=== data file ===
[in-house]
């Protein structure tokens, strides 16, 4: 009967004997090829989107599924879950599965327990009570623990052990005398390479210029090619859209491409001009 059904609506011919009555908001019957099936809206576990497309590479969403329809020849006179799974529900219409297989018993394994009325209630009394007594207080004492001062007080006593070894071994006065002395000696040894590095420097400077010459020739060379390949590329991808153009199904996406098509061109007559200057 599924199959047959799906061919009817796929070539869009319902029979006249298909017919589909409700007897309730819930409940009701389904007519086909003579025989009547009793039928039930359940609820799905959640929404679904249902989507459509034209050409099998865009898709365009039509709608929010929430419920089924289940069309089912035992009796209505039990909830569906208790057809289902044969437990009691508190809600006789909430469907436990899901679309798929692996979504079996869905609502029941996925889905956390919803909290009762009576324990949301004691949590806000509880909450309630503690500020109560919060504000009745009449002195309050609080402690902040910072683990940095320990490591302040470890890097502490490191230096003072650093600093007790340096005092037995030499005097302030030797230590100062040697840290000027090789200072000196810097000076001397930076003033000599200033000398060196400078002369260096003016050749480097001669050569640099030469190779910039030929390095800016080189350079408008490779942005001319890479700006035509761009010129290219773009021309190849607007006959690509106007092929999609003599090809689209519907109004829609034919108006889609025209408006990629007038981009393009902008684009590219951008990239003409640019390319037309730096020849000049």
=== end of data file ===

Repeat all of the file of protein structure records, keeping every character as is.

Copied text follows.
[in-house]
């Protein structure tokens, strides 16, 4: 009967004997090829989107599924879950599965327990009570623990052990005398390479210029090619859209491409001009 059904609506011919009555908001019957099936809206576990497309590479969403329809020849006179799974529900219409297989018993394994009325209630009394007594207080004492001062007080006593070894071994006065002395000696040894590095420097400077010459020739060379390949590329991808153009199904996406098509061109007559200057 599924199959047959799906061919009817796929070539869009319902029979006249298909017919589909409700007897309730819930409940009701389904007519086909003579025989009547009793039928039930359940609820799905959640929404679904249902989507459509034209050409099998865009898709365009039509709608929010929430419920089924289940069309089912035992009796209505039990909830569906208790057809289902044969437990009691508190809600006789909430469907436990899901679309798929692996979504079996869905609502029941996925889905956390919803909290009762009576324990949301004691949590806000509880909450309630503690500020109560919060504000009745009449002195309050609080402690902040910072683990940095320990490591302040470890890097502490490191230096003072650093600093007790340096005092037995030499005097302030030797230590100062040697840290000027090789200072000196810097000076001397930076003033000599200033000398060196400078002369260096003016050749480097001669050569640099030469190779910039030929390095800016080189350079408008490779942005001319890479700006035509761009010129290219773009021309190849607007006959690509106007092929999609003599090809689209519907109004829609034919108006889609025209408006990629007038981009393009902008684009590219951008990239003409640019390319037309730096020849000049």